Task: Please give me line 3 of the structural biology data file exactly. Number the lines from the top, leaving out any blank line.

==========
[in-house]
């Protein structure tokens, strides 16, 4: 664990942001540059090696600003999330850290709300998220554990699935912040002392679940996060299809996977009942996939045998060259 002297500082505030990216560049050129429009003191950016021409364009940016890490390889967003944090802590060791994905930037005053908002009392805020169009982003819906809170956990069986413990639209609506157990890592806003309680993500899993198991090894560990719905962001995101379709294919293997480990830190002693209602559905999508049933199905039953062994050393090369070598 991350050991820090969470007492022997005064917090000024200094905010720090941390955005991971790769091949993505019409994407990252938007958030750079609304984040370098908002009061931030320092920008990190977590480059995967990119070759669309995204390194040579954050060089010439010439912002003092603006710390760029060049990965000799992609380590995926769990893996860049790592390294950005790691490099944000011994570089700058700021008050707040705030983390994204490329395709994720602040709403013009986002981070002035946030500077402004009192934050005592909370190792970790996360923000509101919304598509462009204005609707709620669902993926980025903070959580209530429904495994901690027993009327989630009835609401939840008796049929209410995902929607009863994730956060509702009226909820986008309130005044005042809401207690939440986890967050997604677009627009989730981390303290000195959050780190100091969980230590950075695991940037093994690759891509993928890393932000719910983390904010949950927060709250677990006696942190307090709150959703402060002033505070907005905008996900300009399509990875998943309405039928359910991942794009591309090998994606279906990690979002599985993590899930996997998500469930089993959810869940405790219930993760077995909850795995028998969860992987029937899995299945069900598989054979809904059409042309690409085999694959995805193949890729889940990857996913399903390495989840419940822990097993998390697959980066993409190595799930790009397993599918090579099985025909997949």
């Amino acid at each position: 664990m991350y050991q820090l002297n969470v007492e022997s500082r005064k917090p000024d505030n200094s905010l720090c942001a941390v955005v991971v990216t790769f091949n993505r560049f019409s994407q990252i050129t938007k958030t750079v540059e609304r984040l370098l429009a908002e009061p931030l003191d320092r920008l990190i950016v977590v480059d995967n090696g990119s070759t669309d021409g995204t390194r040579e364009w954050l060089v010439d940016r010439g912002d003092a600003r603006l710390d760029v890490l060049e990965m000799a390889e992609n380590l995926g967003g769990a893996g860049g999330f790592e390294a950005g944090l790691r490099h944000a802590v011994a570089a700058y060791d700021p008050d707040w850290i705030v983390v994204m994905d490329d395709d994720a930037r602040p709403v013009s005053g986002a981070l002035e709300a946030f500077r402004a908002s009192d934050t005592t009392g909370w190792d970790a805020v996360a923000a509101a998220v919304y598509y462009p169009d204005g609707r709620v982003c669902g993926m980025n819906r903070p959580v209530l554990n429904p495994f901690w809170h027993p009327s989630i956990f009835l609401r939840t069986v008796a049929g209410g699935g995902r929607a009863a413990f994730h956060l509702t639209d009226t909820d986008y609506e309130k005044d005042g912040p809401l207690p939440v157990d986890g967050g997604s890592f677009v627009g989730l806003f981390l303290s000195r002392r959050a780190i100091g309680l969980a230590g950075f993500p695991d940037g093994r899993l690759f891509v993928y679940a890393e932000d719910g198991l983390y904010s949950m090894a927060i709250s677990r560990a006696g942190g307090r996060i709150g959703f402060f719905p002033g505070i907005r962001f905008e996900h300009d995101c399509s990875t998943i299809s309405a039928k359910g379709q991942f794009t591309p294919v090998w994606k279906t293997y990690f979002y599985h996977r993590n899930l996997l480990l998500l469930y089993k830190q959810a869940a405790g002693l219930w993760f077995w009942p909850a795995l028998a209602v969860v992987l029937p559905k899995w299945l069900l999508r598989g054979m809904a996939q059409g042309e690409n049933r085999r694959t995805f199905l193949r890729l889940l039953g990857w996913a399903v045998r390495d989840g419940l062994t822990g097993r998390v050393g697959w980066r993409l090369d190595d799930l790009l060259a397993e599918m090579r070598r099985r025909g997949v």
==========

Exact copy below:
């Amino acid at each position: 664990m991350y050991q820090l002297n969470v007492e022997s500082r005064k917090p000024d505030n200094s905010l720090c942001a941390v955005v991971v990216t790769f091949n993505r560049f019409s994407q990252i050129t938007k958030t750079v540059e609304r984040l370098l429009a908002e009061p931030l003191d320092r920008l990190i950016v977590v480059d995967n090696g990119s070759t669309d021409g995204t390194r040579e364009w954050l060089v010439d940016r010439g912002d003092a600003r603006l710390d760029v890490l060049e990965m000799a390889e992609n380590l995926g967003g769990a893996g860049g999330f790592e390294a950005g944090l790691r490099h944000a802590v011994a570089a700058y060791d700021p008050d707040w850290i705030v983390v994204m994905d490329d395709d994720a930037r602040p709403v013009s005053g986002a981070l002035e709300a946030f500077r402004a908002s009192d934050t005592t009392g909370w190792d970790a805020v996360a923000a509101a998220v919304y598509y462009p169009d204005g609707r709620v982003c669902g993926m980025n819906r903070p959580v209530l554990n429904p495994f901690w809170h027993p009327s989630i956990f009835l609401r939840t069986v008796a049929g209410g699935g995902r929607a009863a413990f994730h956060l509702t639209d009226t909820d986008y609506e309130k005044d005042g912040p809401l207690p939440v157990d986890g967050g997604s890592f677009v627009g989730l806003f981390l303290s000195r002392r959050a780190i100091g309680l969980a230590g950075f993500p695991d940037g093994r899993l690759f891509v993928y679940a890393e932000d719910g198991l983390y904010s949950m090894a927060i709250s677990r560990a006696g942190g307090r996060i709150g959703f402060f719905p002033g505070i907005r962001f905008e996900h300009d995101c399509s990875t998943i299809s309405a039928k359910g379709q991942f794009t591309p294919v090998w994606k279906t293997y990690f979002y599985h996977r993590n899930l996997l480990l998500l469930y089993k830190q959810a869940a405790g002693l219930w993760f077995w009942p909850a795995l028998a209602v969860v992987l029937p559905k899995w299945l069900l999508r598989g054979m809904a996939q059409g042309e690409n049933r085999r694959t995805f199905l193949r890729l889940l039953g990857w996913a399903v045998r390495d989840g419940l062994t822990g097993r998390v050393g697959w980066r993409l090369d190595d799930l790009l060259a397993e599918m090579r070598r099985r025909g997949v």